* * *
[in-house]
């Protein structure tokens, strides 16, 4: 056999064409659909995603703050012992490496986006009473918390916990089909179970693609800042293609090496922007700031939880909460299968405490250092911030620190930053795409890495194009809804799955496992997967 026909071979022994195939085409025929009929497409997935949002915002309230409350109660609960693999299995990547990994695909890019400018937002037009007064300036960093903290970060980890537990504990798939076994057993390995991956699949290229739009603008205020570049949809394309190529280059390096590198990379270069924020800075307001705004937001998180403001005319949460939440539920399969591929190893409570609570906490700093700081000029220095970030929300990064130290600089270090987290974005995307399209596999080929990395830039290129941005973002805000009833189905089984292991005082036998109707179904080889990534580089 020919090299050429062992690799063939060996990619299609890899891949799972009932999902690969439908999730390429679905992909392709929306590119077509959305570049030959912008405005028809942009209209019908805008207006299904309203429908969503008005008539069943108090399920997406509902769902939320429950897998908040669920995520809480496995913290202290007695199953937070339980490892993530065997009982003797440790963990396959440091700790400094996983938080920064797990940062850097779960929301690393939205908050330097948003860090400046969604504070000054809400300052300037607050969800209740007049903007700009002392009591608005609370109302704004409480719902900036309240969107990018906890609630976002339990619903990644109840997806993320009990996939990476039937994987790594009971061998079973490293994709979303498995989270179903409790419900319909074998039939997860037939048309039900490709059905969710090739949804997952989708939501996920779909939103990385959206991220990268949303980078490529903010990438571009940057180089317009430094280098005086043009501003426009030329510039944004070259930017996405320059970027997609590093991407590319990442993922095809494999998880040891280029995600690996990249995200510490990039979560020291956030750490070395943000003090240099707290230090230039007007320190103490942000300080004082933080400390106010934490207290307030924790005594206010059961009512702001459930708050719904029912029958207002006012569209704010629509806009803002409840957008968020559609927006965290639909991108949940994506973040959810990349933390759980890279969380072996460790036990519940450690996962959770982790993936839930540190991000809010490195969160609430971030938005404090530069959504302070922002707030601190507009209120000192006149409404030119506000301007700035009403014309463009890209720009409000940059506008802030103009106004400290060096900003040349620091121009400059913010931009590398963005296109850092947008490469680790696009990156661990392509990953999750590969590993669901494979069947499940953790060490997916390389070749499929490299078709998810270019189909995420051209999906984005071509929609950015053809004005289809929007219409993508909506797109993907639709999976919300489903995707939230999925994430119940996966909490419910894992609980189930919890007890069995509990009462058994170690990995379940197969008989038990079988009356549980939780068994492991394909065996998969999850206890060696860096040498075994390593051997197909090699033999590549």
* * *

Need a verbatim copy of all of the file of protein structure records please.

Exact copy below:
[in-house]
């Protein structure tokens, strides 16, 4: 056999064409659909995603703050012992490496986006009473918390916990089909179970693609800042293609090496922007700031939880909460299968405490250092911030620190930053795409890495194009809804799955496992997967 026909071979022994195939085409025929009929497409997935949002915002309230409350109660609960693999299995990547990994695909890019400018937002037009007064300036960093903290970060980890537990504990798939076994057993390995991956699949290229739009603008205020570049949809394309190529280059390096590198990379270069924020800075307001705004937001998180403001005319949460939440539920399969591929190893409570609570906490700093700081000029220095970030929300990064130290600089270090987290974005995307399209596999080929990395830039290129941005973002805000009833189905089984292991005082036998109707179904080889990534580089 020919090299050429062992690799063939060996990619299609890899891949799972009932999902690969439908999730390429679905992909392709929306590119077509959305570049030959912008405005028809942009209209019908805008207006299904309203429908969503008005008539069943108090399920997406509902769902939320429950897998908040669920995520809480496995913290202290007695199953937070339980490892993530065997009982003797440790963990396959440091700790400094996983938080920064797990940062850097779960929301690393939205908050330097948003860090400046969604504070000054809400300052300037607050969800209740007049903007700009002392009591608005609370109302704004409480719902900036309240969107990018906890609630976002339990619903990644109840997806993320009990996939990476039937994987790594009971061998079973490293994709979303498995989270179903409790419900319909074998039939997860037939048309039900490709059905969710090739949804997952989708939501996920779909939103990385959206991220990268949303980078490529903010990438571009940057180089317009430094280098005086043009501003426009030329510039944004070259930017996405320059970027997609590093991407590319990442993922095809494999998880040891280029995600690996990249995200510490990039979560020291956030750490070395943000003090240099707290230090230039007007320190103490942000300080004082933080400390106010934490207290307030924790005594206010059961009512702001459930708050719904029912029958207002006012569209704010629509806009803002409840957008968020559609927006965290639909991108949940994506973040959810990349933390759980890279969380072996460790036990519940450690996962959770982790993936839930540190991000809010490195969160609430971030938005404090530069959504302070922002707030601190507009209120000192006149409404030119506000301007700035009403014309463009890209720009409000940059506008802030103009106004400290060096900003040349620091121009400059913010931009590398963005296109850092947008490469680790696009990156661990392509990953999750590969590993669901494979069947499940953790060490997916390389070749499929490299078709998810270019189909995420051209999906984005071509929609950015053809004005289809929007219409993508909506797109993907639709999976919300489903995707939230999925994430119940996966909490419910894992609980189930919890007890069995509990009462058994170690990995379940197969008989038990079988009356549980939780068994492991394909065996998969999850206890060696860096040498075994390593051997197909090699033999590549």